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Definition Edit

User-generated content (also called user-created content) is

(i) content made publicly available over the Internet, (ii) which reflects a certain amount of creative effort, and (iii) which is created outside of professional routines and practices. UCC can be distinguished from user-generated content (UGC), where users through their interactions (passively) generate further content.[1]

Overview Edit

The trend toward consumer empowerment stems in large part from consumers’ new role as content producers. The concept of consumers creating and publishing their own content, not merely being passive recipients of professionally produced content is one of the most important developments of the past few years, and one which will likely dominate the coming decade. Such user-generated content (UGC) is the foundation of blogs, vlogs, podcasts, photo and video sharing sites, social networking sites, wikis, dating sites, tagging sites, and auction sites. It is central to multiplayer online games and virtual worlds, and even has become a feature on the sites of many Fortune 500 companies. The content spans formats — text, audio and video — and includes consumer reviews and rankings, entertainment, information and, sometimes, misinformation.

The past decade has witnessed the explosive growth of the Internet, as, among other things, a medium of communication and content. The Internet and tools created for it also allow instant production of — and access to — content in the form of news, information, and entertainment. Driven in part by the deployment of more affordable broadband access, consumers are spending more time online and are able to engage in more activities requiring high bandwidth, such as viewing audio and video, and transferring large files. The resulting growth in user-generated content, including blogs and vlogs on a seemingly unlimited number of topics, has been staggering.

Much of the communication via social networking and other user-generated content sites is purely social, with no commercial outcomes. Some user-generated content, though, is exactly the opposite, having been designed to tout products, provide reviews, or otherwise recommend or warn against products. Consumer reviews have become staples of pre-purchase research. One website that publishes consumer product reviews says some consumers who participate in its online forums are as knowledgeable as the site's own experts, and that their opinions are highly valued by other users.[2]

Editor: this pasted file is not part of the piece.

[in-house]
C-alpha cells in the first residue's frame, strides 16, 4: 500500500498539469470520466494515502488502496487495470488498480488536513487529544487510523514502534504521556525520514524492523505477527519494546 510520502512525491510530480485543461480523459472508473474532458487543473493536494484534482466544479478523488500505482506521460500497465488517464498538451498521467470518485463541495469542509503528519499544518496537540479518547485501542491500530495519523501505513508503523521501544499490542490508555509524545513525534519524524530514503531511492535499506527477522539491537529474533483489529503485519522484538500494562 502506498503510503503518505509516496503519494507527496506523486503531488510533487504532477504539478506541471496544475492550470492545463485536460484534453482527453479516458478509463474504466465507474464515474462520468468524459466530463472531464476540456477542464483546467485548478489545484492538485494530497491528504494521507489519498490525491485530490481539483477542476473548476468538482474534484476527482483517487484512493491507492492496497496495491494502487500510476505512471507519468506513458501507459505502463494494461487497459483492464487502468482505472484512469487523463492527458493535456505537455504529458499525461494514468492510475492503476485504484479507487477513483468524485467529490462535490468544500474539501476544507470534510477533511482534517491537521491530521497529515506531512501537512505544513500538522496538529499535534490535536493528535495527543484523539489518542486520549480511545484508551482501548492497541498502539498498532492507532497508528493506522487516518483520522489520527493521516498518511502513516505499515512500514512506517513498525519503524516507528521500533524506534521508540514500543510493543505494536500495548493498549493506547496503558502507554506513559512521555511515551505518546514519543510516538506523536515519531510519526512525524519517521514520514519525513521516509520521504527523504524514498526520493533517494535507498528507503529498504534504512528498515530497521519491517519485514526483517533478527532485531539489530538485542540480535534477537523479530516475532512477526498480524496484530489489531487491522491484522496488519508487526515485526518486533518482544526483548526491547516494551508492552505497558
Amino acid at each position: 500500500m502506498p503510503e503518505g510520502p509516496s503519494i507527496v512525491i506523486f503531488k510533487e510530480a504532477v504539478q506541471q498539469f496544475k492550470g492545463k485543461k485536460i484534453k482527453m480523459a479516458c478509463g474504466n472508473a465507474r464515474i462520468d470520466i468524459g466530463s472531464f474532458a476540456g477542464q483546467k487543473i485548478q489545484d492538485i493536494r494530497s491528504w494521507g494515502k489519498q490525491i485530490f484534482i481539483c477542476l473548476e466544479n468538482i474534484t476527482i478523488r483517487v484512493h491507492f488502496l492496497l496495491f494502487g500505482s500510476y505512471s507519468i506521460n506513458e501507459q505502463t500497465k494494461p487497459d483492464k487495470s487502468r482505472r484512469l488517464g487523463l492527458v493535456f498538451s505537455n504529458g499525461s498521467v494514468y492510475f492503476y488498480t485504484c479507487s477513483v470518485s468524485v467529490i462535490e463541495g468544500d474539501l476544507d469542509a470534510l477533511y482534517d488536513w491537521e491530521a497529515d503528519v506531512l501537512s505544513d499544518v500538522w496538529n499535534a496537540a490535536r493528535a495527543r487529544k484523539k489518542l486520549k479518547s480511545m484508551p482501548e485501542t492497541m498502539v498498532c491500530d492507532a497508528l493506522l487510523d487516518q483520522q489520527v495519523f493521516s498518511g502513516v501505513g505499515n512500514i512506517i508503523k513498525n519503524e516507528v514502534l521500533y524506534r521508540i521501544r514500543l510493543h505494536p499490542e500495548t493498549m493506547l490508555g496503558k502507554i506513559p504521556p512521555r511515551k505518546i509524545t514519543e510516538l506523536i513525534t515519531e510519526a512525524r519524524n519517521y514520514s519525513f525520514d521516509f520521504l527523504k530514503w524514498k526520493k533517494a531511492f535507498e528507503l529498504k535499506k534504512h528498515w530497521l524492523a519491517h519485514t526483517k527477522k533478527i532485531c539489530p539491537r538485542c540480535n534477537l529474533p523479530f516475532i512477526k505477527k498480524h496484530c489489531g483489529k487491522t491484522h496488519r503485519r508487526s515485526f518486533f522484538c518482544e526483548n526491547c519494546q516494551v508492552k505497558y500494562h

Some companies post user reviews on their own websites, with varying degrees of editorial control. In some instances, the companies tightly control the content that consumers post, while others merely eliminate spam and try to keep the comments product-directed. Still others assign various levels of credibility to reviewers, and identify reviews by paid experts or company staff.

Other user-generated sites are a kind of hybrid: they start out as purely non-commercial vehicles, but become popular enough to draw thousands of visitors daily. When this happens, these sites may become attractive candidates for commercial advertisers to use in directing advertising messages to target audiences. Clearly, the line between consumers and content producers is blurring as we enter the next decade.[3]

References Edit

  1. Virtual Worlds-Immersive Online Platforms for Collaboration, Creativity and Learning, at 47 n.12.
  2. See Press Release, comScore, "Online Consumer-Generated Reviews Have Significant Impact on Offline Purchase Behavior" (Nov. 29, 2007) (full-text) (summarizing the findings of an October 2007 survey of Internet users regarding the importance of consumer-generated reviews. According to the survey results, nearly one-quarter of offline shoppers used online reviews to guide purchase decisions, more than three-quarters of those using reviews reported that they had a significant effect on decision-making, and 97% of those who made a purchase based on a review reported that the review had been accurate).
  3. Worldwide revenues for social networking sites are also on the rise, expected to increase from $1.2 billion in 2007 to $4.1 billion by 2011. See eMarketer.com, "Social Network Marketing: Ad Spending and Usage" (Dec. 2007) (full-text).

Source Edit

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